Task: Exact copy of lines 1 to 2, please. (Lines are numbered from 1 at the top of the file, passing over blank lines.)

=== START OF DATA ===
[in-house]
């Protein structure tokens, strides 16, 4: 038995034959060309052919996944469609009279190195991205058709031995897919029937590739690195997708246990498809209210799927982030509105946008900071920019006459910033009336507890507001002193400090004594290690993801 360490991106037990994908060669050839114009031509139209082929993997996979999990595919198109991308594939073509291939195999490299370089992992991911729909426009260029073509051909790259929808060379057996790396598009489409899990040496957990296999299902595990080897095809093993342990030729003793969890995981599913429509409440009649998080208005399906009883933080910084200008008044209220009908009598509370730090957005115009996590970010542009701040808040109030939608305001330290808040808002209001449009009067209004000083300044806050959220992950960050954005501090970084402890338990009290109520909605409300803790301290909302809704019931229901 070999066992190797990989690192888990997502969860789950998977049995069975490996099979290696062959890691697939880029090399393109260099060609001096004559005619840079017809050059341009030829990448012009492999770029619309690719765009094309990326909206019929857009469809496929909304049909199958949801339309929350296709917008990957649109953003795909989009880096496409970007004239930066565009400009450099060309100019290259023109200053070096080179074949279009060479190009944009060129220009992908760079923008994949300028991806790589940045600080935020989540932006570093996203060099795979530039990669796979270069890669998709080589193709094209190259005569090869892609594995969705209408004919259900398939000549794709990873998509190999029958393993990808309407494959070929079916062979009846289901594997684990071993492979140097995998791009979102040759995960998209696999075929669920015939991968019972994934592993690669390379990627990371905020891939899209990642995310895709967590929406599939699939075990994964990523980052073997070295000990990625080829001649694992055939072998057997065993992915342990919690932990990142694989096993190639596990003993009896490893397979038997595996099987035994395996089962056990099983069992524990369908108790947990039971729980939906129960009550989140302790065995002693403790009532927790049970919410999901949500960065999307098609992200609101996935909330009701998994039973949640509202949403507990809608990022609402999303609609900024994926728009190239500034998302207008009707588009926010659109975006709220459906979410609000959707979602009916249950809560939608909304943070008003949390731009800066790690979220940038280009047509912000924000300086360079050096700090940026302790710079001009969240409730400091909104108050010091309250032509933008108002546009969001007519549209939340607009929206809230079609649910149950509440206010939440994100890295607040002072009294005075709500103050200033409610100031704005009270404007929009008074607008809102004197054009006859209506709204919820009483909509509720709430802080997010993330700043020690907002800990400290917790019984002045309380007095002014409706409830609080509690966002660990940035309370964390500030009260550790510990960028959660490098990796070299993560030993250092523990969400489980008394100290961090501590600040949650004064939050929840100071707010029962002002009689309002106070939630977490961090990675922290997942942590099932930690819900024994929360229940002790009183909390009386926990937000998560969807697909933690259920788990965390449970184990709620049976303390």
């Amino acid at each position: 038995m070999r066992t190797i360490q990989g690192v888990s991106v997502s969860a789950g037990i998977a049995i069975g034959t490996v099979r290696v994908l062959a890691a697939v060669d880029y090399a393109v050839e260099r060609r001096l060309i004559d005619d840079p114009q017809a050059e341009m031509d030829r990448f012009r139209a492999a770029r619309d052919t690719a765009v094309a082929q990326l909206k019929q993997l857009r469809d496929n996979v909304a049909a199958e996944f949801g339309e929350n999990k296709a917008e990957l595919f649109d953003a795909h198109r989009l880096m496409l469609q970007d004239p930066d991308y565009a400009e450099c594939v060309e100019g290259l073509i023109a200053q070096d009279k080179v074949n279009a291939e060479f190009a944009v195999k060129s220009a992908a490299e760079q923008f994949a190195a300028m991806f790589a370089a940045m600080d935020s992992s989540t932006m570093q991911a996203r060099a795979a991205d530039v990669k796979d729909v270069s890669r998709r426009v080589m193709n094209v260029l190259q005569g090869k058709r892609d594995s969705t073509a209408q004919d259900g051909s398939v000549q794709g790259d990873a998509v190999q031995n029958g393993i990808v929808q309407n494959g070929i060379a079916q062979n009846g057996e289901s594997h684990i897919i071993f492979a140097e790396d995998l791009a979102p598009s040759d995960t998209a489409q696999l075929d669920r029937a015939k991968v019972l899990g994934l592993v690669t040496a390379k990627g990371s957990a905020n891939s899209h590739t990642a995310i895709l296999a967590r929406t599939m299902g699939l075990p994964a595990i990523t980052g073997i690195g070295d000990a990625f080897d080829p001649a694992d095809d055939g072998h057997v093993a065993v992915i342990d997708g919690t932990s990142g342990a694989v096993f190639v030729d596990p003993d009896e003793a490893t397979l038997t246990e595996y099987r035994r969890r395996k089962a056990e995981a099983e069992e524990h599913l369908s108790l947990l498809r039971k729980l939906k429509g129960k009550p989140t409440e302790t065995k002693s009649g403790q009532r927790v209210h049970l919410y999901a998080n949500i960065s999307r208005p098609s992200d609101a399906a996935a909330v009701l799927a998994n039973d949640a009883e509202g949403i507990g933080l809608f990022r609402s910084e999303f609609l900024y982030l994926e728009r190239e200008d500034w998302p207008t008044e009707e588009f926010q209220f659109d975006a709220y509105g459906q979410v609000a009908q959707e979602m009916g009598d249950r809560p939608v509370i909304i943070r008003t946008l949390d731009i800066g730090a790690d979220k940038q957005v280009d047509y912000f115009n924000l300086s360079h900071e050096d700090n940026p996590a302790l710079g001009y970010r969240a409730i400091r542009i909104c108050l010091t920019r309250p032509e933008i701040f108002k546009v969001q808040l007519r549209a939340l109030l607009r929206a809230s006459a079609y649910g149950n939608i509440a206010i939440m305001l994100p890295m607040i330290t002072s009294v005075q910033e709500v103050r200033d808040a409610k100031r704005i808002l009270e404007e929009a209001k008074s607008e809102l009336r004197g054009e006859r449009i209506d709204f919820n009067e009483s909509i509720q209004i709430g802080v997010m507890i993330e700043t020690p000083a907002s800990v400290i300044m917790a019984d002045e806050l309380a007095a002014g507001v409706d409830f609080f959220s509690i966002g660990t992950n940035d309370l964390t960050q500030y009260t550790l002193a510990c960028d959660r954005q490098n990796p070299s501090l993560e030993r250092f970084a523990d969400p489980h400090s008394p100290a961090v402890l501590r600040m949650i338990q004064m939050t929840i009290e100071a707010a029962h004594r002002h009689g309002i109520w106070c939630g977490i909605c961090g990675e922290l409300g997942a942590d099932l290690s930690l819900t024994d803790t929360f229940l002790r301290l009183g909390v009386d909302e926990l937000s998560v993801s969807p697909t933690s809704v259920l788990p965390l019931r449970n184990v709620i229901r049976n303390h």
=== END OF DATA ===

[in-house]
């Protein structure tokens, strides 16, 4: 038995034959060309052919996944469609009279190195991205058709031995897919029937590739690195997708246990498809209210799927982030509105946008900071920019006459910033009336507890507001002193400090004594290690993801 360490991106037990994908060669050839114009031509139209082929993997996979999990595919198109991308594939073509291939195999490299370089992992991911729909426009260029073509051909790259929808060379057996790396598009489409899990040496957990296999299902595990080897095809093993342990030729003793969890995981599913429509409440009649998080208005399906009883933080910084200008008044209220009908009598509370730090957005115009996590970010542009701040808040109030939608305001330290808040808002209001449009009067209004000083300044806050959220992950960050954005501090970084402890338990009290109520909605409300803790301290909302809704019931229901 070999066992190797990989690192888990997502969860789950998977049995069975490996099979290696062959890691697939880029090399393109260099060609001096004559005619840079017809050059341009030829990448012009492999770029619309690719765009094309990326909206019929857009469809496929909304049909199958949801339309929350296709917008990957649109953003795909989009880096496409970007004239930066565009400009450099060309100019290259023109200053070096080179074949279009060479190009944009060129220009992908760079923008994949300028991806790589940045600080935020989540932006570093996203060099795979530039990669796979270069890669998709080589193709094209190259005569090869892609594995969705209408004919259900398939000549794709990873998509190999029958393993990808309407494959070929079916062979009846289901594997684990071993492979140097995998791009979102040759995960998209696999075929669920015939991968019972994934592993690669390379990627990371905020891939899209990642995310895709967590929406599939699939075990994964990523980052073997070295000990990625080829001649694992055939072998057997065993992915342990919690932990990142694989096993190639596990003993009896490893397979038997595996099987035994395996089962056990099983069992524990369908108790947990039971729980939906129960009550989140302790065995002693403790009532927790049970919410999901949500960065999307098609992200609101996935909330009701998994039973949640509202949403507990809608990022609402999303609609900024994926728009190239500034998302207008009707588009926010659109975006709220459906979410609000959707979602009916249950809560939608909304943070008003949390731009800066790690979220940038280009047509912000924000300086360079050096700090940026302790710079001009969240409730400091909104108050010091309250032509933008108002546009969001007519549209939340607009929206809230079609649910149950509440206010939440994100890295607040002072009294005075709500103050200033409610100031704005009270404007929009008074607008809102004197054009006859209506709204919820009483909509509720709430802080997010993330700043020690907002800990400290917790019984002045309380007095002014409706409830609080509690966002660990940035309370964390500030009260550790510990960028959660490098990796070299993560030993250092523990969400489980008394100290961090501590600040949650004064939050929840100071707010029962002002009689309002106070939630977490961090990675922290997942942590099932930690819900024994929360229940002790009183909390009386926990937000998560969807697909933690259920788990965390449970184990709620049976303390």